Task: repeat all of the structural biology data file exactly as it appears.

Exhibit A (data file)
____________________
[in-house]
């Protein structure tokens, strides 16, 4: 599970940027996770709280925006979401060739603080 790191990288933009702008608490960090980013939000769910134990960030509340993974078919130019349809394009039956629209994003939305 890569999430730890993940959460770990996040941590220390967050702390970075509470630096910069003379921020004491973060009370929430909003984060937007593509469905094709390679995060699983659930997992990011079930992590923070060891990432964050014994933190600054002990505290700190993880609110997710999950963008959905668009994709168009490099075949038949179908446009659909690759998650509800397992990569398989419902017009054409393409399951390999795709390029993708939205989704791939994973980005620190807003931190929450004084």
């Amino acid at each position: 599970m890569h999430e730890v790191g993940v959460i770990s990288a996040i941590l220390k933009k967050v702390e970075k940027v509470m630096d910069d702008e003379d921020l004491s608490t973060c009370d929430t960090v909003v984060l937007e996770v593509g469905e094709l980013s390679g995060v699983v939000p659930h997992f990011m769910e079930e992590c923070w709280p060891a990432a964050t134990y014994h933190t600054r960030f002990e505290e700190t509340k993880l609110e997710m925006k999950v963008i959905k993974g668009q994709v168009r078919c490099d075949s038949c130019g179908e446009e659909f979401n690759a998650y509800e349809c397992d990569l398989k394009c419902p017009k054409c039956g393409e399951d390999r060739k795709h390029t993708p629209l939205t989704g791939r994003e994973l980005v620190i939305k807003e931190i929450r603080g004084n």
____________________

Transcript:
[in-house]
């Protein structure tokens, strides 16, 4: 599970940027996770709280925006979401060739603080 790191990288933009702008608490960090980013939000769910134990960030509340993974078919130019349809394009039956629209994003939305 890569999430730890993940959460770990996040941590220390967050702390970075509470630096910069003379921020004491973060009370929430909003984060937007593509469905094709390679995060699983659930997992990011079930992590923070060891990432964050014994933190600054002990505290700190993880609110997710999950963008959905668009994709168009490099075949038949179908446009659909690759998650509800397992990569398989419902017009054409393409399951390999795709390029993708939205989704791939994973980005620190807003931190929450004084």
């Amino acid at each position: 599970m890569h999430e730890v790191g993940v959460i770990s990288a996040i941590l220390k933009k967050v702390e970075k940027v509470m630096d910069d702008e003379d921020l004491s608490t973060c009370d929430t960090v909003v984060l937007e996770v593509g469905e094709l980013s390679g995060v699983v939000p659930h997992f990011m769910e079930e992590c923070w709280p060891a990432a964050t134990y014994h933190t600054r960030f002990e505290e700190t509340k993880l609110e997710m925006k999950v963008i959905k993974g668009q994709v168009r078919c490099d075949s038949c130019g179908e446009e659909f979401n690759a998650y509800e349809c397992d990569l398989k394009c419902p017009k054409c039956g393409e399951d390999r060739k795709h390029t993708p629209l939205t989704g791939r994003e994973l980005v620190i939305k807003e931190i929450r603080g004084n």